These 5 key points to a successful landing page optimization are definitely worth the time to ask yourself and review to do well in your website testing.
Point 1: Does the landing page has a single focused objective?
A page like a Home Page tends to have all things for all people and addresses various personas.
Effective landing page for testing should have a very clear objective, allowing testing to be measured against a very clear single outcome. For example, sign up, downloads, or sales conversion.
Point 2: What is the connection to the upstream ad or traffic sources?
If you’re testing an existing landing page, it is very likely the page is already receiving traffic from somewhere.
Analyze the page using tools like Google Analytics and understand what traffic sources are driving the most volume of traffic. Then try to link that to their personas or assumed thinking behind your visitor’s mind.
For example, you may have a page where traffic is heavily driven by PR efforts such as links from CNet or Gizmodo reviews. If That is the case, expect to think through what your testing means to this audience.
If your landing page testing’s goal is to drive sales, and current traffic or personas of the people are clear they are not there for shopping, then test different landing page. Perhaps drive traffic through paid search, using ads to target your audience who are already searching for your product.
Point 3: Think about how the test will affect post-launch content
You may be testing to modify or adding or replace a page, but consider the consequences of adding an additional page that may cannibalize your organic search equity built from Google Search engine.
Google will generally charge you less for a landing page that very closely mirrors the content of an AdWords ad, and the CPC is also dependent on the quality of the page rank and relevancy of your content to search.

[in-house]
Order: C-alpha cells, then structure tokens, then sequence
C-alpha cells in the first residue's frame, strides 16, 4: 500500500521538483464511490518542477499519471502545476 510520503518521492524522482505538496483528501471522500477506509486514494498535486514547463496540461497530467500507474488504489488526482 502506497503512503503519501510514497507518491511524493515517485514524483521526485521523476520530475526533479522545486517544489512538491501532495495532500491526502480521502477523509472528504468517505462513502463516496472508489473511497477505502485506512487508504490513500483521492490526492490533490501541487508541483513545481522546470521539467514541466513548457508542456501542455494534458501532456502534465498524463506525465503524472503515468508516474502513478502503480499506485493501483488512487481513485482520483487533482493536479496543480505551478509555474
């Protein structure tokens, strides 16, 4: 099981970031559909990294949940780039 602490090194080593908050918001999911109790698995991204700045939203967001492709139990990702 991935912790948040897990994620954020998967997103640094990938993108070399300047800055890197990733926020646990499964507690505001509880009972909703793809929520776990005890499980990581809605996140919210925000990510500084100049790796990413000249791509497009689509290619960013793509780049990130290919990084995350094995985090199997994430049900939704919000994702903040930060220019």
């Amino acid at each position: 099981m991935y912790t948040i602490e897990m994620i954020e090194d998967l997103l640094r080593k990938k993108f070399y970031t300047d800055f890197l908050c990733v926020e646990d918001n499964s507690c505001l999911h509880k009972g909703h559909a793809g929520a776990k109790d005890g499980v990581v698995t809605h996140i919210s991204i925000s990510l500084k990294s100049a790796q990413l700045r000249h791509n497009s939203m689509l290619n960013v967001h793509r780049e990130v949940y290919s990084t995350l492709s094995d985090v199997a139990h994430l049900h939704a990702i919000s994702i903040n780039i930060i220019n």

If your tested page is to add on to currently existing page, watch out from SEO standpoint on post launch of your tested winner page. If similar page/content are to be added, but in different URL then try using a canonical link to avoid SEO issues.
In addition, if a page is way too general or not tightly aligned with a future ad campaign, that may impact the overall performance, too.
For example, say you’re testing a page X to add to a current repository of pages. Page X’s goal is to convert generic brand searchers to sales, and it does really well in testing after targeting to branded terms searchers from Google Search.
Then you push that page live because the test showed it won (drove more conversions), and later marketer tries to use that to convert product ABC because they’ve heard the new page X is doing well in conversion. Your page is optimized for “Brand”, but you’re buying keywords on “Product ABC”. Your conversion may not be as good as expected, and CPC may be higher than your plan.
Point 4: Keep the test simple, and measure against ONE goal
Make sure to understand the different test plan tactics for your A/B split testing, or Multivariate Testing (MVT).
At the beginning, marketers would want to test many ideas from little button colors, to links, copy, layout, etc.
Also, don’t expect all tests to be successful, good testing comes from greatly thought through planning. Understand the big picture by asking what problems marketers want to solve, what KPI they want to move, etc.
Make sure the goals are simply measured against one thing first especially if you’re new to testing. Many successes around many conversions, is just going to raise questions rather than agree on the outcome and a nice simple win.
Point 5: Have a framework or some sort of methodology for critiquing landing page
Here is a very good article from visualwebsiteoptimizer.com interviewing Oli Gardner @unbounce. Setting a test to go through a page prior testing could help marketing heads to be aligned. 5-second test from Oli’s article is a good one, and it goes something like…
1. What is it about?: How obvious is the core brand message?
2. Do I care?: Am I interested? Does it speak to me?
3. Is it trustworthy?: Does the design make me feel comfortable? Do they appear professional?
4. How do I participate?: What am I supposed to do first? Is the primary call to action presented in a clear manner?
5. Is it newsworthy?: Given today’s social web economy, how likely am I to want to share my experience? Is this facilitated in any way?
These 5 key points to a successful landing page optimization may not apply to all pages and testing objectives, but it is definitely worth the time to ask yourself and review these key points.
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